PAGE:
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Welcome to the Hardware Renaissance
023. A new era for contextual computing
Hey, friends—welcome back to online-offline, a newsletter about technology, culture, and the future. Hello to new subscribers! I’m glad you’re here. This week, some thoughts about contextual computing, the center of hardware innovation. With that said, online-offline is meant to be a conversation, so do also reply with your thoughts/questions. And if you haven’t already, consider supporting my work by subscribing below.
What an exciting week for personal hardware!
Humane debuted their Ai Pin at Paris Fashion Week with Coperni.1 If you’re a fashion fan, you’ll remember Coperni for spray painting a little white dress on Bella Hadid a few months ago—experimenting with new tech is their thing. I wish the Humane debut was similarly interactive. Other people thought the debut didn’t make a big enough splash, but it felt intentional for the Ai Pin to feel like part of a garment like a broach.
Rewind Pendant also debuted. It’s a wearable that captures what you say and hear in the real world. The company says it’s privacy-first. It offers features to ensure no one is recorded without their consent and stores recordings locally only. It looks like an amulet and hangs from your neck.
And then there’s Tab, another amulet that you can talk to. It computes the way you think. In the demo, founder Avi Schiffmann asks the device to recall dinner conversations and a diet recommendation. The responses are displayed in a chatbot/app UI.
Finally, I’d be remiss if I didn’t mention that Sam Altman and Jony Ive, former chief design officer at Apple, are allegedly joining forces to build a consumer device for Open AI.
There are many other device announcements this year from Meta to neuro startups—AI has revitalized how we think about form factor and personal computing. We can and should go beyond mobile phones.
Yet, the question is … do people want this?
The popularity of products like AirPods, smartwatches, and even Tesla shows that people are ready for new computing experiences, especially if they take natural form factors. We’re slowly inching toward a world of ubiquitous technology. Google Glass was a casualty along the way; people had privacy and safety concerns with the device. These concerns will persist but can be mitigated, especially if wearable devices create a better world than the mobile phone.
What really matters? Contextual computing
The Pendant and Tab are new versions of a product that’s had many lives since 1994. The first personal assistant, the “Forget-me-not”, recorded people’s interactions and stored the information in a database. Beyond the recordings, the device had limited context about where people were located, with whom, or why. The Forget-me-not couldn’t provide its users with personalized information or experiences. Well, that’s all changed thanks to AI developments over the last decade.
The most interesting thing about the devices that launched this week isn’t what they look like or how they were debuted.
These devices are important because they will usher in a new era of contextual computing. They contain sensors that can capture data about the physical world and use NLP, computer vision, and machine learning to capture and process data to build contextual understanding.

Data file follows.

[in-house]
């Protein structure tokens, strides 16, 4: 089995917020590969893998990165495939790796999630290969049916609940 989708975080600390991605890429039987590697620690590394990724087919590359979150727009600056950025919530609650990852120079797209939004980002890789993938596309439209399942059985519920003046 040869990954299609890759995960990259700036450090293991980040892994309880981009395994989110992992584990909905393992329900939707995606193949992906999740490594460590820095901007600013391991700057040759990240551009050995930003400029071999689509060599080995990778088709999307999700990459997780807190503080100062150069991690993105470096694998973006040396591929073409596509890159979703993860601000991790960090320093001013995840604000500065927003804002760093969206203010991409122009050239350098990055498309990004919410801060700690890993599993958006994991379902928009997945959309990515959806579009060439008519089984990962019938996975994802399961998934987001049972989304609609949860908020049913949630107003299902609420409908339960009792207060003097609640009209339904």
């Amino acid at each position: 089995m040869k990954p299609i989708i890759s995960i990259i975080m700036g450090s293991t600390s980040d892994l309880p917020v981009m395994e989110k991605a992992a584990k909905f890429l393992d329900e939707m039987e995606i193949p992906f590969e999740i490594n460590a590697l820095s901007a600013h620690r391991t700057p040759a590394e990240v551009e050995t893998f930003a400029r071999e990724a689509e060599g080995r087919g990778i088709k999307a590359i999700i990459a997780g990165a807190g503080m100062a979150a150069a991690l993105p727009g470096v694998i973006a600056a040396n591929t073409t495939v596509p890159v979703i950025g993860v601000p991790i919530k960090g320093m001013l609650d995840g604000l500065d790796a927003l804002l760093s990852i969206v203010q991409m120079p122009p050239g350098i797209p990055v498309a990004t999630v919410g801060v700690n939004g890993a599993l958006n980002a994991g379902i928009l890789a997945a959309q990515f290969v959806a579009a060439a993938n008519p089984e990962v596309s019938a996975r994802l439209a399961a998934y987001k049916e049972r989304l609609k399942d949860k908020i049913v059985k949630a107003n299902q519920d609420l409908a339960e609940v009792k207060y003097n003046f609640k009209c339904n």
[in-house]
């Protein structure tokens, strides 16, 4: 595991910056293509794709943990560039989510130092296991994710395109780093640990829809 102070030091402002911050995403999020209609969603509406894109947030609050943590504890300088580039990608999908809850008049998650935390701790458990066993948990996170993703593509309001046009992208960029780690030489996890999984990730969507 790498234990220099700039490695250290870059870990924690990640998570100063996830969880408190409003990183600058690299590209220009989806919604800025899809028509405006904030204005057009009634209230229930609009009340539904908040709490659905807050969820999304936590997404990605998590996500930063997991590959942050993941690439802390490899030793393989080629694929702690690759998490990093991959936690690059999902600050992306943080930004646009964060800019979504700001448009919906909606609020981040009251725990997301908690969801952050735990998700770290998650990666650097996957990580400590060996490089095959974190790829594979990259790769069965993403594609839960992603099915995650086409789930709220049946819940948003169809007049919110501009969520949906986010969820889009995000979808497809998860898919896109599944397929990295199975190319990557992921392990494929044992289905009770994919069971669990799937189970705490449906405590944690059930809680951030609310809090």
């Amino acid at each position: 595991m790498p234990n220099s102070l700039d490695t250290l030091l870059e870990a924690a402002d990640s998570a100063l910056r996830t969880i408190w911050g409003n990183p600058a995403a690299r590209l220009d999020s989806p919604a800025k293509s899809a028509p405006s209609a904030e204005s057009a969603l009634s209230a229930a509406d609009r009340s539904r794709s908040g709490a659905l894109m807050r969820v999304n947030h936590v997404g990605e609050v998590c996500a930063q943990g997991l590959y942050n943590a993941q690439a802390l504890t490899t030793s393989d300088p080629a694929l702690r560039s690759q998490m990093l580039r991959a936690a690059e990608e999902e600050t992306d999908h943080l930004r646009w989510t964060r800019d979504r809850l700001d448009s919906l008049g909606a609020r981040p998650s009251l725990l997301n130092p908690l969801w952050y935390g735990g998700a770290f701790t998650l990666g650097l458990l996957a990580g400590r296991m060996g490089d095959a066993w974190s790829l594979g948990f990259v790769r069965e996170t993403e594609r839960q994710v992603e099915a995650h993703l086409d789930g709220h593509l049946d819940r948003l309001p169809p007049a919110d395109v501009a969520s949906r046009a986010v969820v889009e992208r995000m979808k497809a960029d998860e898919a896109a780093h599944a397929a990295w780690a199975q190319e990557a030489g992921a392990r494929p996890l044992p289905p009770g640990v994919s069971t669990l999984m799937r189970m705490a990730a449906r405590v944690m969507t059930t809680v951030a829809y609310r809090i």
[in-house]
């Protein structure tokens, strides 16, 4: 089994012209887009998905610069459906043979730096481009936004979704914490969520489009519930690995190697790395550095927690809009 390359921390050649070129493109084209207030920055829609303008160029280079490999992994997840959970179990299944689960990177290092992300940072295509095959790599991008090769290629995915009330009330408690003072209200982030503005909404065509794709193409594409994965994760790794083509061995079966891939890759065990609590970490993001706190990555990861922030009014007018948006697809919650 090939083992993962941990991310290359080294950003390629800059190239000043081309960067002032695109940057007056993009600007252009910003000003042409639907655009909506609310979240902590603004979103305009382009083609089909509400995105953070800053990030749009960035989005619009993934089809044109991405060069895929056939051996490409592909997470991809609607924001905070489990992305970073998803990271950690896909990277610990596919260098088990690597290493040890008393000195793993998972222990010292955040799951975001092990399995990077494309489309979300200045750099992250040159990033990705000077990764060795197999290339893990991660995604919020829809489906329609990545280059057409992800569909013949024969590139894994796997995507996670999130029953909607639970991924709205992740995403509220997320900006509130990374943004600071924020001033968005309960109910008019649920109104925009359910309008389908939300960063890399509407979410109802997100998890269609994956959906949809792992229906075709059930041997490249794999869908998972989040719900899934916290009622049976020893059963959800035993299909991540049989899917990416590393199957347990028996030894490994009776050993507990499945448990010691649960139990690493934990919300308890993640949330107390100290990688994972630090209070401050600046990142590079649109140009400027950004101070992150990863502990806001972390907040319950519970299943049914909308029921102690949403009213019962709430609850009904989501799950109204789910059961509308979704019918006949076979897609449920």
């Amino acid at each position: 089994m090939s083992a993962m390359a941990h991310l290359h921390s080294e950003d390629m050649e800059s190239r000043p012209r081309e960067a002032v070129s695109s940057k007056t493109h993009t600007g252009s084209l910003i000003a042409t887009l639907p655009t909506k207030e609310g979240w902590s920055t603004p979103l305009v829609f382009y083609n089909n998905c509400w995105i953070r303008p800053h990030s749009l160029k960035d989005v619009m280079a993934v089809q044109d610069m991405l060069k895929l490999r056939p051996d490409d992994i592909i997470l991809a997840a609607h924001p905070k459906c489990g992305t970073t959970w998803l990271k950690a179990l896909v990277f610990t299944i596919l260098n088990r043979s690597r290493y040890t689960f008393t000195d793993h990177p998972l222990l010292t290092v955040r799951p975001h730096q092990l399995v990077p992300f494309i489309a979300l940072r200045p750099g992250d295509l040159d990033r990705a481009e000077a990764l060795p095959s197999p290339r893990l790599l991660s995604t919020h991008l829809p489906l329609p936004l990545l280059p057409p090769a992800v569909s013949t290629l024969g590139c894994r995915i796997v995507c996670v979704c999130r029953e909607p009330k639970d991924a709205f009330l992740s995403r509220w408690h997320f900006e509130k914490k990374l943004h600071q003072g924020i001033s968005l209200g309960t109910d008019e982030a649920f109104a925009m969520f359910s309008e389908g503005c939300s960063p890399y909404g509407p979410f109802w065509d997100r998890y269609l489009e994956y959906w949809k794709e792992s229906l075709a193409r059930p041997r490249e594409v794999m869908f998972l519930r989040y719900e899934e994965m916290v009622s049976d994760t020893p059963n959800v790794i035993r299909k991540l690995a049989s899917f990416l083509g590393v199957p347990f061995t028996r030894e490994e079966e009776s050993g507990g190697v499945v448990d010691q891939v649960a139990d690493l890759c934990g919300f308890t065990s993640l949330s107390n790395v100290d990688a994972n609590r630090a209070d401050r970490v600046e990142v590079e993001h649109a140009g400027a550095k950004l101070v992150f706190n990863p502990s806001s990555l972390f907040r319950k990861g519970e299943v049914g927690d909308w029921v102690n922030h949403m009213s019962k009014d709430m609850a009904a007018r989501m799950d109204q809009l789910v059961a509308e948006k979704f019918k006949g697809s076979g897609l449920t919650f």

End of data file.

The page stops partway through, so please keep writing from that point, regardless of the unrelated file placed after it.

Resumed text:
According to computer scientist Anind Dey, “A device is context-aware if it uses context to provide relevant information and/or services to the user, where relevancy depends on the user’s task.” When Humane previewed the Ai Pin at Ted earlier this year, the device illustrated this definition. Let’s break it down:
Task: “Can I eat this?”
Context: The user holds a chocolate bar, allowing the Ai Pin to identify the relative object. The device knows the user’s food preferences/allergies.
Relevant information: The device replies that the user should avoid the chocolate bar because it contains an ingredient they have an intolerance to, thus completing the task
I wonder if the other devices that launched this past week will similarly be context-aware. They should! Especially when we’re at a point where devices have memory and can anticipate and fulfill users' needs, give personalized recommendations, and adapt to users' changing needs and preferences over time.
The next era of software, driven by hardware
“The most profound technologies are those that disappear. They weave themselves into the fabric of everyday life until they are indistinguishable from it.”
The legendary Mark Weiser was on to something when he said this in 1991. We are moving beyond iPhones, which are relatively ubiquitous, to wearables, which can remind us when we’ve sat for too long and even track our sleeping patterns. Devices are starting to form connections and deduce like humans.
Our goal should be to make hardware disappear. We shouldn’t even have to unlock a phone for example—having to type a 6-digit code or to hold up a device for a face ID is friction. Clicking the ChatGPT app and typing a prompt is also friction. Hardware should be almost ambient, seamlessly integrated, and integral to our lives. Like the chair. Then we’ll know it is really successful.
+ The Computer for the 21st Century by Mark Weiser
+ Towards a Better Understanding of Context and Context-Awareness by Anind K. Dey and Gregory D. Abowd
Thank you for reading! Special thanks to Laurent for the artwork; and Tammy for the conversation that inspired this piece. If you’re new to online-offline, make sure to subscribe.
Disclaimer: Humane is a Kindred Ventures investment and portfolio company. All views and opinions expressed in this essay are my own.